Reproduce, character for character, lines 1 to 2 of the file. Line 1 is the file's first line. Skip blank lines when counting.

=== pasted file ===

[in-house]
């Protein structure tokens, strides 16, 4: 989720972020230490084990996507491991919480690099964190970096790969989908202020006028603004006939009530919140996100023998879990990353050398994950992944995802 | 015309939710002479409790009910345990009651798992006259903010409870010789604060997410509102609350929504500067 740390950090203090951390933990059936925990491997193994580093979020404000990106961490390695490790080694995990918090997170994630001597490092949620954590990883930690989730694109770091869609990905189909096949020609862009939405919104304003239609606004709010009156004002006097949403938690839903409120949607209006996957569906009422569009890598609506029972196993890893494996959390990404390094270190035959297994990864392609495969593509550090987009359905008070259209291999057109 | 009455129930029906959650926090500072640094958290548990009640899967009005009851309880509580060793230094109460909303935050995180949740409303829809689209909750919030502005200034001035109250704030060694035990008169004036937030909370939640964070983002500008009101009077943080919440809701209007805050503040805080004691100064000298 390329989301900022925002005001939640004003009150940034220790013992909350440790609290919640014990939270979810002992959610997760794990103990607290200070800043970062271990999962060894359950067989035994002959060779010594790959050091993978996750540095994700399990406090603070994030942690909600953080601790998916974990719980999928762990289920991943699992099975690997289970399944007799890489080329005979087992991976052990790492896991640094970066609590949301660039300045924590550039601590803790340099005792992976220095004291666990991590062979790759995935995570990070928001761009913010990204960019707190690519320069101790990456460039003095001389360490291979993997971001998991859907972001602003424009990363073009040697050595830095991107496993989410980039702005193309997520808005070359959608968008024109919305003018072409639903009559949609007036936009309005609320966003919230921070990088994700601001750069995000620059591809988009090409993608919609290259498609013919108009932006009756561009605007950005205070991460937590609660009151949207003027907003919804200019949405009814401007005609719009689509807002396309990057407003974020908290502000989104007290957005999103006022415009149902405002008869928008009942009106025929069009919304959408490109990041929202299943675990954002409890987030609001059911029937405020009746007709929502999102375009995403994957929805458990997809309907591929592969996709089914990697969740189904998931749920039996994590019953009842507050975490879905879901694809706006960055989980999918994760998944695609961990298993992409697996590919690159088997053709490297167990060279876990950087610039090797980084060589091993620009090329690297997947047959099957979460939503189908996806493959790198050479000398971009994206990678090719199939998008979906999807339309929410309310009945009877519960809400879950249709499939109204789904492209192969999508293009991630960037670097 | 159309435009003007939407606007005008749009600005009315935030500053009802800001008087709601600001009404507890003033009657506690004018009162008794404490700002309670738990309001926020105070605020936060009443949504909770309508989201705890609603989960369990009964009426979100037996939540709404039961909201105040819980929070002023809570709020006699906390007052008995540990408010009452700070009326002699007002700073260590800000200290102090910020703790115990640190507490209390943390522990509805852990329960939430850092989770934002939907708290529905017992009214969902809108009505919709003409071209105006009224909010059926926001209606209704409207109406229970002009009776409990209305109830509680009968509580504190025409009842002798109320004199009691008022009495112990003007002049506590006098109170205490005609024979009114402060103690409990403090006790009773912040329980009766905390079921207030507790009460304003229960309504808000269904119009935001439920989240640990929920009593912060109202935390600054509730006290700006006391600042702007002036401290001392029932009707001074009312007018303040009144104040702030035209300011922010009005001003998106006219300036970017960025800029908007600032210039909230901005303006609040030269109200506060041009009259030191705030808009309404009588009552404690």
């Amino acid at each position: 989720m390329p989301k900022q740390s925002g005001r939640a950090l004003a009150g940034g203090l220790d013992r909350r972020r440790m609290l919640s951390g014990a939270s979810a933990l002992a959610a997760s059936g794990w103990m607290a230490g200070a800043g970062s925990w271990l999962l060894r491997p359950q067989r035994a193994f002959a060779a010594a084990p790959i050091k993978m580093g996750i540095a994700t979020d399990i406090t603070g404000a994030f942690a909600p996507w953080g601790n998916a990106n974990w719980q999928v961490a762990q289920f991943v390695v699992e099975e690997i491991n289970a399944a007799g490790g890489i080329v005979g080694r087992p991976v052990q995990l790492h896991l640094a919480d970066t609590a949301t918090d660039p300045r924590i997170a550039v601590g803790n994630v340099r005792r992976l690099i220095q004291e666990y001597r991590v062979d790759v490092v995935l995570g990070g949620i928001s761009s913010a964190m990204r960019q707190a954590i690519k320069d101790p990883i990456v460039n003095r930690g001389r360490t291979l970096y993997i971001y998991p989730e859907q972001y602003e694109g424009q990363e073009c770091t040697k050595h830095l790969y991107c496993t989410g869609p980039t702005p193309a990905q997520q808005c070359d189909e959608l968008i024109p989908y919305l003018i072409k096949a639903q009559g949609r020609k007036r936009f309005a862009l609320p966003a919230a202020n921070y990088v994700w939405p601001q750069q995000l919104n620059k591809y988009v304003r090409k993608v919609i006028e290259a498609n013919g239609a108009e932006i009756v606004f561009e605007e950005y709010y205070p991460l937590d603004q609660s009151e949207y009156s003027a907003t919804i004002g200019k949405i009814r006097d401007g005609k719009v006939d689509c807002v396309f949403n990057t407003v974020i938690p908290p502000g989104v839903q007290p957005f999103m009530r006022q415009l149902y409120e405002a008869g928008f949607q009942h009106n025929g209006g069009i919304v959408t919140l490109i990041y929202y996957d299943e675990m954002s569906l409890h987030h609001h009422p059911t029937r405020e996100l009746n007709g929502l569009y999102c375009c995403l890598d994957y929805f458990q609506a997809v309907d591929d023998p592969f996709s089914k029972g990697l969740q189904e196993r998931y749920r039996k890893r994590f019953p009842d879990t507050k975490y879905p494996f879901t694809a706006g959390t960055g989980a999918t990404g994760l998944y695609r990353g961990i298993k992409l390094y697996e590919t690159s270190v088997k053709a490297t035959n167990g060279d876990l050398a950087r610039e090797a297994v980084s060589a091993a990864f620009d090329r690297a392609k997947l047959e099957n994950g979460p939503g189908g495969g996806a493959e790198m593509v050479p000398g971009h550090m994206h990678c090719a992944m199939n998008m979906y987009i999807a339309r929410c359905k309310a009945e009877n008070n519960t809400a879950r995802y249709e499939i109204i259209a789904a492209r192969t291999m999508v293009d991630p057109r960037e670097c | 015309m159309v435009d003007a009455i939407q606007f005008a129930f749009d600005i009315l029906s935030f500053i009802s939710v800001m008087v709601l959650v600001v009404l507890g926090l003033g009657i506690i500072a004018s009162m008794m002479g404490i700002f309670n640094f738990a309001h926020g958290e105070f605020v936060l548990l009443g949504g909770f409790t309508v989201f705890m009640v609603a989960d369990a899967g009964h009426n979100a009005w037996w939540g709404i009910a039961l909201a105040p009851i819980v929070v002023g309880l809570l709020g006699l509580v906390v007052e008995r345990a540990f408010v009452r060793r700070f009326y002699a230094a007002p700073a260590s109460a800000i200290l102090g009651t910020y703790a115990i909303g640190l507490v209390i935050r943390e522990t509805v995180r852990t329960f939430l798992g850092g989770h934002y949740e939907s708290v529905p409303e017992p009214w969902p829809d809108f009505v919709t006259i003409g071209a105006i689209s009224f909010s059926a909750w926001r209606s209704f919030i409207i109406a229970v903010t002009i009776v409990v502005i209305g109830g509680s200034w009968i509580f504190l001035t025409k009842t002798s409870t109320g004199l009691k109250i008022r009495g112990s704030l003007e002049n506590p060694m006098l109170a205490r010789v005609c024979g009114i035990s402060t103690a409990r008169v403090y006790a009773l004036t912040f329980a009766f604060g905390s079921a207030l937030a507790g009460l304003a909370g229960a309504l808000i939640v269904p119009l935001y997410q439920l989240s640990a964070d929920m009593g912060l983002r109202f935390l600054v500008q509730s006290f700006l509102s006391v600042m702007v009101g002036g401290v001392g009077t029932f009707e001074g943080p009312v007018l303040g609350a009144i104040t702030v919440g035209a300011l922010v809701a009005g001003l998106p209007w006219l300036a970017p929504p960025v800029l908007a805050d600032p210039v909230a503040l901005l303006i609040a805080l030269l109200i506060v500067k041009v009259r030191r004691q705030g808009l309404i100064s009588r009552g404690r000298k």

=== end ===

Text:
[in-house]
């Protein structure tokens, strides 16, 4: 989720972020230490084990996507491991919480690099964190970096790969989908202020006028603004006939009530919140996100023998879990990353050398994950992944995802 | 015309939710002479409790009910345990009651798992006259903010409870010789604060997410509102609350929504500067 740390950090203090951390933990059936925990491997193994580093979020404000990106961490390695490790080694995990918090997170994630001597490092949620954590990883930690989730694109770091869609990905189909096949020609862009939405919104304003239609606004709010009156004002006097949403938690839903409120949607209006996957569906009422569009890598609506029972196993890893494996959390990404390094270190035959297994990864392609495969593509550090987009359905008070259209291999057109 | 009455129930029906959650926090500072640094958290548990009640899967009005009851309880509580060793230094109460909303935050995180949740409303829809689209909750919030502005200034001035109250704030060694035990008169004036937030909370939640964070983002500008009101009077943080919440809701209007805050503040805080004691100064000298 390329989301900022925002005001939640004003009150940034220790013992909350440790609290919640014990939270979810002992959610997760794990103990607290200070800043970062271990999962060894359950067989035994002959060779010594790959050091993978996750540095994700399990406090603070994030942690909600953080601790998916974990719980999928762990289920991943699992099975690997289970399944007799890489080329005979087992991976052990790492896991640094970066609590949301660039300045924590550039601590803790340099005792992976220095004291666990991590062979790759995935995570990070928001761009913010990204960019707190690519320069101790990456460039003095001389360490291979993997971001998991859907972001602003424009990363073009040697050595830095991107496993989410980039702005193309997520808005070359959608968008024109919305003018072409639903009559949609007036936009309005609320966003919230921070990088994700601001750069995000620059591809988009090409993608919609290259498609013919108009932006009756561009605007950005205070991460937590609660009151949207003027907003919804200019949405009814401007005609719009689509807002396309990057407003974020908290502000989104007290957005999103006022415009149902405002008869928008009942009106025929069009919304959408490109990041929202299943675990954002409890987030609001059911029937405020009746007709929502999102375009995403994957929805458990997809309907591929592969996709089914990697969740189904998931749920039996994590019953009842507050975490879905879901694809706006960055989980999918994760998944695609961990298993992409697996590919690159088997053709490297167990060279876990950087610039090797980084060589091993620009090329690297997947047959099957979460939503189908996806493959790198050479000398971009994206990678090719199939998008979906999807339309929410309310009945009877519960809400879950249709499939109204789904492209192969999508293009991630960037670097 | 159309435009003007939407606007005008749009600005009315935030500053009802800001008087709601600001009404507890003033009657506690004018009162008794404490700002309670738990309001926020105070605020936060009443949504909770309508989201705890609603989960369990009964009426979100037996939540709404039961909201105040819980929070002023809570709020006699906390007052008995540990408010009452700070009326002699007002700073260590800000200290102090910020703790115990640190507490209390943390522990509805852990329960939430850092989770934002939907708290529905017992009214969902809108009505919709003409071209105006009224909010059926926001209606209704409207109406229970002009009776409990209305109830509680009968509580504190025409009842002798109320004199009691008022009495112990003007002049506590006098109170205490005609024979009114402060103690409990403090006790009773912040329980009766905390079921207030507790009460304003229960309504808000269904119009935001439920989240640990929920009593912060109202935390600054509730006290700006006391600042702007002036401290001392029932009707001074009312007018303040009144104040702030035209300011922010009005001003998106006219300036970017960025800029908007600032210039909230901005303006609040030269109200506060041009009259030191705030808009309404009588009552404690």